In this issue of Peak Wealth, we take a look at some of the big trends affecting private banking and wealth management, and what that might mean a decade from now.
Some trends are familiar. Nicola Churchouse considers what effect that high-flying world of fintech will have on the much more discrete and closed off world of family offices. Others are less obvious but certainly startling. Richard Lord takes an in-depth look at the growing world of alldigital banks. They can be found in China, where large tech players are keen to move further into finance, as well as emerging markets like Vietnam, where small players are having an outsized impact.
Of course, the world’s biggest economic story is the rise of China. In all areas of business activity, China’s companies have demonstrated nerve and ambition. But up until now, private banking and wealth management have largely been the preserve of Swiss, British and American banks. But as Devanshi Bhatnagar finds, China’s banks are keen to add this business to their roster of services, both as China’s own wealth develops, and as a way to reach out to the larger world. By 2027, could we see European clients looking to Chinese private banks for wealth management?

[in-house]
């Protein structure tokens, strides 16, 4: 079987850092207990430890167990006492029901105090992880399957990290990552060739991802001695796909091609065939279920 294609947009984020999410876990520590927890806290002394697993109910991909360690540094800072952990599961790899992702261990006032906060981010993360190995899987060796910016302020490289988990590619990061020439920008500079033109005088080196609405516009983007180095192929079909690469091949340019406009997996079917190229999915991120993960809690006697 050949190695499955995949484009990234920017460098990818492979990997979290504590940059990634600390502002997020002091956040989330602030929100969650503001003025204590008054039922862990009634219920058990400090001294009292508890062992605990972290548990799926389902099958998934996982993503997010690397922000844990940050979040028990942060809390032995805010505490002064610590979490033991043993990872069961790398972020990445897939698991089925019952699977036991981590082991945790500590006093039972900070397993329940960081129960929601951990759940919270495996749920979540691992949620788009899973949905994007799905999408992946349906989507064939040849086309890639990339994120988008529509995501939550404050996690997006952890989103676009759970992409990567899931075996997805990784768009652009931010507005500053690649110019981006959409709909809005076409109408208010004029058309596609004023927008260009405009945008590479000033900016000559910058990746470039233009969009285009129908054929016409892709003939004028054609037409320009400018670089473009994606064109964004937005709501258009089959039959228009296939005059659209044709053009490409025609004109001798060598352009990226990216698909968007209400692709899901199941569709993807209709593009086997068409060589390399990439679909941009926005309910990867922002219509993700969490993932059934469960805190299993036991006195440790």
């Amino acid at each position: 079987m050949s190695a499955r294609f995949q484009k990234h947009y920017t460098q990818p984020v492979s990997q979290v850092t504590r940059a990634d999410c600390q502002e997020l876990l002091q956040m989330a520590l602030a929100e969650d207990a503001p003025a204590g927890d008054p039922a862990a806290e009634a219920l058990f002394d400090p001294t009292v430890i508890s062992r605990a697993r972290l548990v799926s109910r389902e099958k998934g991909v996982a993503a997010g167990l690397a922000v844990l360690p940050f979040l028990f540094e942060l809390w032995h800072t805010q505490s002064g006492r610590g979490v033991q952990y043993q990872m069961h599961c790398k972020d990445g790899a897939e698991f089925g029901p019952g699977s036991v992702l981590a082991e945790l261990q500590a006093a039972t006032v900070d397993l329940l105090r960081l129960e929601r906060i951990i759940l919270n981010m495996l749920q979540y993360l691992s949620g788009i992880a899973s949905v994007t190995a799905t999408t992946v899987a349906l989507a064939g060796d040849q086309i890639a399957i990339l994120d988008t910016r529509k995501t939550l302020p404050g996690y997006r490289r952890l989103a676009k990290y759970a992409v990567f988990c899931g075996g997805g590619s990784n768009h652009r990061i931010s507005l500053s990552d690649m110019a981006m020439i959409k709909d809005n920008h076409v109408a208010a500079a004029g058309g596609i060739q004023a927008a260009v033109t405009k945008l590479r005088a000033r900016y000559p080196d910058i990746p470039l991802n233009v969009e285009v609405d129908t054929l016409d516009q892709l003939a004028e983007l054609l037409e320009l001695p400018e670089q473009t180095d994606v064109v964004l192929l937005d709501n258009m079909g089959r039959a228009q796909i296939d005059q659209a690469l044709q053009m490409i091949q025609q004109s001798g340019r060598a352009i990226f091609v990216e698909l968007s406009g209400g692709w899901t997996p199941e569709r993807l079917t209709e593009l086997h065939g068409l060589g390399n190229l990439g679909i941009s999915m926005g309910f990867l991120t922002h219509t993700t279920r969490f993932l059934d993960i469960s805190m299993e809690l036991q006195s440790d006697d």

One of the big trends over the last eight or nine years has been the drive to open up so-called “tax havens” – legal jurisdictions that allowed extreme discretion in ownership and tax structures. Western governments, stung by the effects of the global financial crisis and PR disasters like the Panama Papers, undertook to open the books on such countries with information sharing and reporting standards. So what does the future hold for the tax haven?
No discussion about wealth can go on without looking at the ever-present issue of asset allocation. For some, it’s the coolest part of wealth management. Nicky Burridge talks to some investment analysts and gets their views on where the smart money goes when considering a ten-year investment timeline. Technology of course is important, but on this timeline, so is demographics.
Finally, succession planning is always a big issue for families. Christy Choi tackles this subject from a new angle: what is the best type of job to groom a business successor? Numerous third and fourth generation kids are trying their hand at running start-ups, rather than a stint in an investment bank. Is it better? Christy gets to the heart of the matter in discussion with three veteran entrepeneurs.
The twin trends of wealth creation in new markets and the onset of digital technology make it harder than ever to peer into the future. And yet, it’s all the more important to try.